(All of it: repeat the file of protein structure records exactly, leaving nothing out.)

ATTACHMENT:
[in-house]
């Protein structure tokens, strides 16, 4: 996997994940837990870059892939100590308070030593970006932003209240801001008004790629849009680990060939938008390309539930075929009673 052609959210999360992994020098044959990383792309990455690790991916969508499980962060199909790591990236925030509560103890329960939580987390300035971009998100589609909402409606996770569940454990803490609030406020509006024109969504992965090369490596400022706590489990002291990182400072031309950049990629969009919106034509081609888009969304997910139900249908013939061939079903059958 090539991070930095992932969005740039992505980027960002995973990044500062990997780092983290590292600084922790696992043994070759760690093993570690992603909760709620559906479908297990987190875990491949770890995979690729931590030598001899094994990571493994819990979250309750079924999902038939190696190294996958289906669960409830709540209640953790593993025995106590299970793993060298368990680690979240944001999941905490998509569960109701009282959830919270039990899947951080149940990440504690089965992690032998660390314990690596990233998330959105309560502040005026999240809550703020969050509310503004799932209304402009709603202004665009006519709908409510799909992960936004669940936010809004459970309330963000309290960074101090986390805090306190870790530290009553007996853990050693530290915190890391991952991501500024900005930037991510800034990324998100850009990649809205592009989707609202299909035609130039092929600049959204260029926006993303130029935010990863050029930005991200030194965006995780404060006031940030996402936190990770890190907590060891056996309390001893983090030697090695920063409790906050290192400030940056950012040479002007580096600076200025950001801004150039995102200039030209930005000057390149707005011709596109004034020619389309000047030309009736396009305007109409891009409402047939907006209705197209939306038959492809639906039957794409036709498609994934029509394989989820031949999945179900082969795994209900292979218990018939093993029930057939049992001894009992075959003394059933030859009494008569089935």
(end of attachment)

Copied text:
[in-house]
């Protein structure tokens, strides 16, 4: 996997994940837990870059892939100590308070030593970006932003209240801001008004790629849009680990060939938008390309539930075929009673 052609959210999360992994020098044959990383792309990455690790991916969508499980962060199909790591990236925030509560103890329960939580987390300035971009998100589609909402409606996770569940454990803490609030406020509006024109969504992965090369490596400022706590489990002291990182400072031309950049990629969009919106034509081609888009969304997910139900249908013939061939079903059958 090539991070930095992932969005740039992505980027960002995973990044500062990997780092983290590292600084922790696992043994070759760690093993570690992603909760709620559906479908297990987190875990491949770890995979690729931590030598001899094994990571493994819990979250309750079924999902038939190696190294996958289906669960409830709540209640953790593993025995106590299970793993060298368990680690979240944001999941905490998509569960109701009282959830919270039990899947951080149940990440504690089965992690032998660390314990690596990233998330959105309560502040005026999240809550703020969050509310503004799932209304402009709603202004665009006519709908409510799909992960936004669940936010809004459970309330963000309290960074101090986390805090306190870790530290009553007996853990050693530290915190890391991952991501500024900005930037991510800034990324998100850009990649809205592009989707609202299909035609130039092929600049959204260029926006993303130029935010990863050029930005991200030194965006995780404060006031940030996402936190990770890190907590060891056996309390001893983090030697090695920063409790906050290192400030940056950012040479002007580096600076200025950001801004150039995102200039030209930005000057390149707005011709596109004034020619389309000047030309009736396009305007109409891009409402047939907006209705197209939306038959492809639906039957794409036709498609994934029509394989989820031949999945179900082969795994209900292979218990018939093993029930057939049992001894009992075959003394059933030859009494008569089935």